-Yeah, I think so, yeah. And you can take that even further just by talking about the gas. I mean, the explosion's always fun. But what's also interesting to me is the mysterious gas that disappears, right? And it's carbon dioxide that's being produced. If you take your beaker or your glass after the explosion, and you can pour the gas over a candle, just the gas, just tip it a little bit, and it'll extinguish your flame. And that's kind of fun to see.

-Wow, that's cool, as we used to say. Let's go to the phones. Susan in Bristol, Virginia-- hi, Susan. Did we lose her? Let's go to-- where am I-- Hannah in Rochester. Hannah in Rochester, Michigan-- hi, Hannah.

-Hi there.

-Hi there.

-I'm actually not a parent. I'm about to be a teacher, though. And I'm so glad I'm listening to this gives. It's giving me great ideas. But the one I was thinking about was, I've done with some kids I babysat before, was Metamucil and water, and you microwave it. And it turns into this-- if you get like the orange flavored kind, it turns into this orange slime. And the longer you microwave it, kind of bouncier and more absorbed the water becomes. And it's really interesting. And kind of quick if you have younger kids. Just two ingredients and it works really-- it's really fun. It looks like something you'd buy.

-Hannah, I can't wait to go home and try that.

-Yeah.

-It's just like Halloween slime, or something like that.

-It sounds really gross, but it works really, really well. I was really surprised.

-Yeah, I'm going to go home and try that, thanks.

-I am, too. That sounds cool.

-Lynn, you have an interesting, very simple way to preserve snowflakes.

-Yes, well, there's a couple things, right? Some things you need a little bit more equipment, some things you don't, right? If it's snowing out, take a piece of black construction paper out and look at the snowflakes with a magnifying glass. That's amazing. You can do that with a black velvet, too, and it'll hold the crystals.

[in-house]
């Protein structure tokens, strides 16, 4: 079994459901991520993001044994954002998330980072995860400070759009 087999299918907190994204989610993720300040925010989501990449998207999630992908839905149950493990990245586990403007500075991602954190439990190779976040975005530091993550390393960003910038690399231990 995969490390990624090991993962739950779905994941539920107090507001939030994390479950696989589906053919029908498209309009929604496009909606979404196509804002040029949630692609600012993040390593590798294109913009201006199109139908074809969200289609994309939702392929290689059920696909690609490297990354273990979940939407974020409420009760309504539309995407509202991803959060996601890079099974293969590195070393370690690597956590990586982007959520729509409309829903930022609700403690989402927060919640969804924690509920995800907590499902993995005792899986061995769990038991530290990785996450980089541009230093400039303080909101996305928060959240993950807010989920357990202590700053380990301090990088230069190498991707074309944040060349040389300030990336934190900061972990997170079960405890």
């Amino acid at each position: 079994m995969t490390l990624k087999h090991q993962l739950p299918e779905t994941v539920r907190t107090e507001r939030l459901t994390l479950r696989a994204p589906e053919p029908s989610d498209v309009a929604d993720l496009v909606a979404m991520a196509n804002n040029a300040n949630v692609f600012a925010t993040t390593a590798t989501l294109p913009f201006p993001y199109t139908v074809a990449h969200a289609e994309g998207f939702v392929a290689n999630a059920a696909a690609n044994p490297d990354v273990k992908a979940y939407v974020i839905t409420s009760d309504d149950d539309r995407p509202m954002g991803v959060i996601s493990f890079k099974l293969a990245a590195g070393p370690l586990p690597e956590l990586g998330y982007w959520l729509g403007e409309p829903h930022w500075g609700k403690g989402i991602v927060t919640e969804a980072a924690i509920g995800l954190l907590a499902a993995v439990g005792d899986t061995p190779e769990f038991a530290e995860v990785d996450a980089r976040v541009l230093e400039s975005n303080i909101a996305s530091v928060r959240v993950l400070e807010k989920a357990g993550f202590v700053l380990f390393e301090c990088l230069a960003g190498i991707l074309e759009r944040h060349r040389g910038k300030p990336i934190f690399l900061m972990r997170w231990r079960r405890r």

But if you have a little microscope slide, you can bring it outside, keep it under cover. And then spray it with hairspray. And then walk out into the snow, catch a flake. You can use toothpicks and move it around the slide if you want. And then bring it back under, and let it sit. Let it sit under a protective place or in a cold garage. And you will be able to preserve the shadow of that snowflake forever because it'll make an impression in the hair spray. And as the hairspray dries and as the water will eventually evaporate, you'll get this cool sort of echo of a snowflake. It's really fun.

-Wow, and we actually have your instructions for preserving snowflakes up on our website at sciencefriday.com/homescience. And it'll stay for indefinitely, that little impression of a snowflake?

-Yeah, yeah, you can cover it with another microscope slide, and it's not going to go anywhere.

-And when you look under the microscope, you see the real crystal structure?

-Mm-hmm, yeah, isn't that cool?

-That is cool. How about-- I heard about this as a kid and never tried it, always wanted to. Maybe now that I'm a big kid, I can actually do it because I'm not making a mess in anyone else's house. How about frozen bubbles?

-Frozen bubbles are awesome. I discovered this by accident. I went to school in Maine, and it was freezing. And I went out on the fire escape with a thing of bubbles, in I blew them. And they held, and then they didn't freeze. They bounced. And you could actually hear them clink on the ground. But I guess you're getting it so thin, so you're getting a several-molecule thin layer of water, and it freezes instantly in the cold-- ping, ping, ping, ping. It's really fun.

-I'm Ira Flatow. This is Science Friday from PRI, Public Radio International. Talking with Lynn Brunelle and Mike Adamick. Mike, let's talk about-- this I find fascinating. I want to do this when next time it rains. This is to go micro meteorite hunting in your rain gutters?

-This is another one that gets you outside. I think a lot of people think, oh, it's raining or it's snowing, I've got to stay inside. But I think like with the frozen snowflakes, it's fun to get out and explore the world. It look different to kids than it looks on a regular sunny day. And this is something that you can do, and you can scale it up, depending on the age of your kid and really turn it into like a big classification system. Or head down to your local science center and try to verify that, yes, indeed, I found a meteorite.

Well, what this is about is that all those shooting stars that you see-- and in fact, there's a big show tomorrow night or the night of the third going into the fourth-- aren't really stars, of course. They're meteors-- rock and dust particles entering our atmosphere and burning up, and we get to see a really cool light show. Well, most burn up and never reach Earth. And some actually do make it down to Earth.